May 04 2012
One of Thailand’s most treasured temples, the Golden Mount of Wat Saket glistens above Bangkok’s historic Banglamphu area as imposingly today as it did more than 200 years ago. Wat Saket’s living history, peaceful atmosphere and panoramic views of Bangkok have made it one of my favourite major sites in the city, and when a friend comes to visit I always make sure to bring them here.
First established during the Ayutthaya period in the 1700s, when Bangkok was nothing but a small trading post, Wat Saket is one of the city’s most historically prominent temples. Although it often takes a back seat to Wat Phra Kaew, Wat Arun, and Wat Pho on the Bangkok tourist trail, Wat Saket actually predates any of these.
The temple is particularly cherished by Thais thanks to the powerful military commander, Buddha Yodfa Chulaloke, who would later become King Rama I (founder of the still reigning Chakri Dynasty and one of Thailand’s most important historical figures), using the temple grounds as a place to rejuvenate between his constant military pursuits in the region during the late 1700s. The Thai words, sa and ket, refer to “shower” and “hair”, so Wat Saket got its name due to the king-to-be cleansing himself here, both physically and spiritually.
The Golden Mount (phu khao thong) was built within the Wat Saket grounds by Rama I’s grandson, King Rama III in the early 1800s. Rising some 58 metres above the ground, the steep human-made hill is crowned at its top by a large golden chedi that’s believed to house relics of the Buddha. Waterfalls, flower gardens and prayer bells are found all along the stairways winding to the top, and from the first step upwards Wat Saket is nothing short of a soothing experience.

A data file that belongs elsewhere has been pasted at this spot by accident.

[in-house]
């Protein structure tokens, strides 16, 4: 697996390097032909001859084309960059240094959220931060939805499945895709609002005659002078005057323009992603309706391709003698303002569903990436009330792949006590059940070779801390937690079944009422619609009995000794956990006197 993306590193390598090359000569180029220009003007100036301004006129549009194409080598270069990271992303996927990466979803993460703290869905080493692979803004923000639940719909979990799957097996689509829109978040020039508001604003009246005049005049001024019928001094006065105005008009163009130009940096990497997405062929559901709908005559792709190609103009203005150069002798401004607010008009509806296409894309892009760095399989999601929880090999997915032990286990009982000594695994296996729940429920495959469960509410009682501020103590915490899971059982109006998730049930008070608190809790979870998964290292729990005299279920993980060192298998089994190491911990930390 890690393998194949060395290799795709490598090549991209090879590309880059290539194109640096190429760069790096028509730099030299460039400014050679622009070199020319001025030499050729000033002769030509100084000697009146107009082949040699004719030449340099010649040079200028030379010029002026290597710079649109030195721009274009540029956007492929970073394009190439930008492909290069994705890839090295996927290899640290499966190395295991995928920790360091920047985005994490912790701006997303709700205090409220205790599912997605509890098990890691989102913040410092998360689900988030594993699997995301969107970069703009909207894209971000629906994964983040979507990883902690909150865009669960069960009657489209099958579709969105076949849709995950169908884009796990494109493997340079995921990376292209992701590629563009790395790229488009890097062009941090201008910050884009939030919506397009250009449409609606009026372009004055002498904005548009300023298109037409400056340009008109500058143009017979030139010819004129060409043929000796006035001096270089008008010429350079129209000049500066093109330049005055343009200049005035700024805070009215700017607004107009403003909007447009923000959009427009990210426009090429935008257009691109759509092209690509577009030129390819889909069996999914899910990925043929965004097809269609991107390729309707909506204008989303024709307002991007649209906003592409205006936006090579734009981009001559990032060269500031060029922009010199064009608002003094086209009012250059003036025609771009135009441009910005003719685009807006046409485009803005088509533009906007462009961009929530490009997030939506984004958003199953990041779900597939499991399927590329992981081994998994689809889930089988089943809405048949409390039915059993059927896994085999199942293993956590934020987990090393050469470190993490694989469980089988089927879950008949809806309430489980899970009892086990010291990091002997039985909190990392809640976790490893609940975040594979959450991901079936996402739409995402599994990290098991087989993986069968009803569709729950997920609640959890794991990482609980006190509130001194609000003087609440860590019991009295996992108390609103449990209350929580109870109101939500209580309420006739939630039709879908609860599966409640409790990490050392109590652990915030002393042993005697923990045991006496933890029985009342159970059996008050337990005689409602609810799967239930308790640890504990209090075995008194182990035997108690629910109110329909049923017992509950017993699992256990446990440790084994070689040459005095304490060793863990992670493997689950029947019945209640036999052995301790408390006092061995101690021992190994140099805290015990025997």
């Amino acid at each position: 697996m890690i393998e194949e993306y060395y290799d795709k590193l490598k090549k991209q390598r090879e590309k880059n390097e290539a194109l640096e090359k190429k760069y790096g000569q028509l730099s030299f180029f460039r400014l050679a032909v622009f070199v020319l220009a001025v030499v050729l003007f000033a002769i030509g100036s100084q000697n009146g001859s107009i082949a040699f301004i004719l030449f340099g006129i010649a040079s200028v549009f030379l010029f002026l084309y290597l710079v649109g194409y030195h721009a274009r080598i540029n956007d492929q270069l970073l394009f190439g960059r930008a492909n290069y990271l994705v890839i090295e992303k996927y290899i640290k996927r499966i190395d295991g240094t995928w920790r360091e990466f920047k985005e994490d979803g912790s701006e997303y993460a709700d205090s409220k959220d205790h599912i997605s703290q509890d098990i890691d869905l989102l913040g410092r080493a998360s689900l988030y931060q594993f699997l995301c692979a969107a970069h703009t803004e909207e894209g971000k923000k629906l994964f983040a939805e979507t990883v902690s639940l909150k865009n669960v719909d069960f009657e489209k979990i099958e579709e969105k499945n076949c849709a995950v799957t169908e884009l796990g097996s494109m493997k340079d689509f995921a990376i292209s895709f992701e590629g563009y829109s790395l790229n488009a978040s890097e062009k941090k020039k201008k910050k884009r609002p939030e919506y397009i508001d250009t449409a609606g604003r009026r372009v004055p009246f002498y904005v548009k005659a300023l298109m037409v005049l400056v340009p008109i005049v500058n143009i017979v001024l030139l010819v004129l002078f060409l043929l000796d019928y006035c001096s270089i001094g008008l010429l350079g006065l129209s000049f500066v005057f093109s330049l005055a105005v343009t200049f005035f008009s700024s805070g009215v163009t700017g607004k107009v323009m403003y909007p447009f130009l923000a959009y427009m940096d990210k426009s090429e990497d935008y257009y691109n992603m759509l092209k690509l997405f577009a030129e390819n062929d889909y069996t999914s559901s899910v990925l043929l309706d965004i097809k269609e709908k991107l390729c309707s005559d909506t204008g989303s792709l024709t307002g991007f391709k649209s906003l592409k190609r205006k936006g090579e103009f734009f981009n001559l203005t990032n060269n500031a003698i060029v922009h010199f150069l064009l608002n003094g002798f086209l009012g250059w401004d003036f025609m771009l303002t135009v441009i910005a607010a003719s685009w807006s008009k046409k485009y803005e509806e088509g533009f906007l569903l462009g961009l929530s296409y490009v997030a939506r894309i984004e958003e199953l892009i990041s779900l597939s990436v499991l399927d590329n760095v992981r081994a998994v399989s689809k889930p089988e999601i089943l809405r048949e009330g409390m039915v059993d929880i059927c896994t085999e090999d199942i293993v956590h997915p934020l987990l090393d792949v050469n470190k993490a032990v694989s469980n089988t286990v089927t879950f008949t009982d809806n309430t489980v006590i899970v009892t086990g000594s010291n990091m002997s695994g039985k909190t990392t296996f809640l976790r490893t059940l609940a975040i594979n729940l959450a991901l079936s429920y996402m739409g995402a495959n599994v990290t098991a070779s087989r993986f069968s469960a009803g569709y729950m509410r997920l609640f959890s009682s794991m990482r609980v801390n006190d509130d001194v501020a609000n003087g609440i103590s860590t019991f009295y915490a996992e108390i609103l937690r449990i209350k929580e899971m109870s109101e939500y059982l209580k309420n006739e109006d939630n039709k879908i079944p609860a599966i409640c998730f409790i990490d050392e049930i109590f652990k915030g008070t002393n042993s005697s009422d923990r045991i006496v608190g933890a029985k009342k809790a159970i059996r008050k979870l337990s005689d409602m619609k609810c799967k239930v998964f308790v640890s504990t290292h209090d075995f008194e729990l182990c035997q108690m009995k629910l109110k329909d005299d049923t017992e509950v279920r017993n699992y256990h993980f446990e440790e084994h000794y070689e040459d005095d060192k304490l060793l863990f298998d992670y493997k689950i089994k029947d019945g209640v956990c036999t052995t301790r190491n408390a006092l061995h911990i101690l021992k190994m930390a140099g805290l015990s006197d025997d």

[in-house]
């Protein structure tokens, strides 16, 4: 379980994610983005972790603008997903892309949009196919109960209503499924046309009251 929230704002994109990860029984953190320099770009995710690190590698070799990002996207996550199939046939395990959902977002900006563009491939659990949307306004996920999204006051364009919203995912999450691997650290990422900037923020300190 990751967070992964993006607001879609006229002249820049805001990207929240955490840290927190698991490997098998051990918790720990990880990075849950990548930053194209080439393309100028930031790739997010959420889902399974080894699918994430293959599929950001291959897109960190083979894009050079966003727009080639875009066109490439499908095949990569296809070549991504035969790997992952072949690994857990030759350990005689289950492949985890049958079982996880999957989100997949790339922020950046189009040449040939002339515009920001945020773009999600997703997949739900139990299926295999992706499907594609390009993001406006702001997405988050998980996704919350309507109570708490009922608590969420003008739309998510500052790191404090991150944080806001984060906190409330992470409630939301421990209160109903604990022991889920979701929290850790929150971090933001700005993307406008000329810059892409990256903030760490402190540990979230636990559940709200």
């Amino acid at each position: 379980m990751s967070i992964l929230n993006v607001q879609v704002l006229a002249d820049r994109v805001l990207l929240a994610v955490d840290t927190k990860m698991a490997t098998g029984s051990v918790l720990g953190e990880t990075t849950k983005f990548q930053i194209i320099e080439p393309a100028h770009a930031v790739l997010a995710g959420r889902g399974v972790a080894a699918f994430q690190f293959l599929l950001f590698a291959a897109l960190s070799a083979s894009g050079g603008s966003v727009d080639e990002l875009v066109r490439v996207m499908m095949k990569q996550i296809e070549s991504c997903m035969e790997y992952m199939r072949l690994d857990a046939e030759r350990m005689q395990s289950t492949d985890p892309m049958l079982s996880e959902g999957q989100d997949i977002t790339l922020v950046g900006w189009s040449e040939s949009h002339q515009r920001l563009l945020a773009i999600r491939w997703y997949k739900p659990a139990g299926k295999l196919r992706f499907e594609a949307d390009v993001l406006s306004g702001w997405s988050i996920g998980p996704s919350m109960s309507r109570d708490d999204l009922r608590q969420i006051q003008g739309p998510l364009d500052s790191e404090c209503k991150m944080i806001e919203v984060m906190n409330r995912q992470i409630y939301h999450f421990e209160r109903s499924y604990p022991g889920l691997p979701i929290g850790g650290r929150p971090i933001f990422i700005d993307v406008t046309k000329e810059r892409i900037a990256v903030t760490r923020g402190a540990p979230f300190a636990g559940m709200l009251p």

After passing through an enclosed shrine area, a steep stairwell emerges on to an open-air platform centred around the main chedi at the very top of the structure. Here, a small crowd of locals are usually found offering flowers, candles, incense, and prayers as a few tourists soak in the atmosphere. Even on the hottest of days a refreshing breeze gently chimes tiny gold leaf bells, each representing a donation from the lay community.
The Golden Mount was Bangkok’s tallest structure until the 20th century, and although dwarfed today by modern skyscrapers its location among an ancient neighbourhood of two-storey buildings still allows for some impressive 360-degree views of the city.
Though the Golden Mount is the main draw for tourists, Wat Saket is a sprawling temple that also includes a cavernous ordination hall and many other smaller buildings, shrines, stupas and alleys. The temple has long been a centre of local and national Buddhist activity, and the temple is as alive today as it has ever been. On special occasions, such as New Year’s Eve and Visaka, thousands of monks and members of the lay community take part in a candlelight procession that streams from the main hall to the top of the Golden Mount and continues late into the night.
As with all functioning temples or sacred places of any religion, it’s important to be respectful of local culture by acting and dressing appropriately while visiting Wat Saket. The temple is located in the heart of the Banglamphu historical district near the busy intersection of Thanon Ratchadamnoen and Thanon Lan Luang, a short walk from Democracy Monument to the west or the Giant Swing to the south. The Golden Mount is open to visitors everyday from 8:00 to 17:00. Admission is free.
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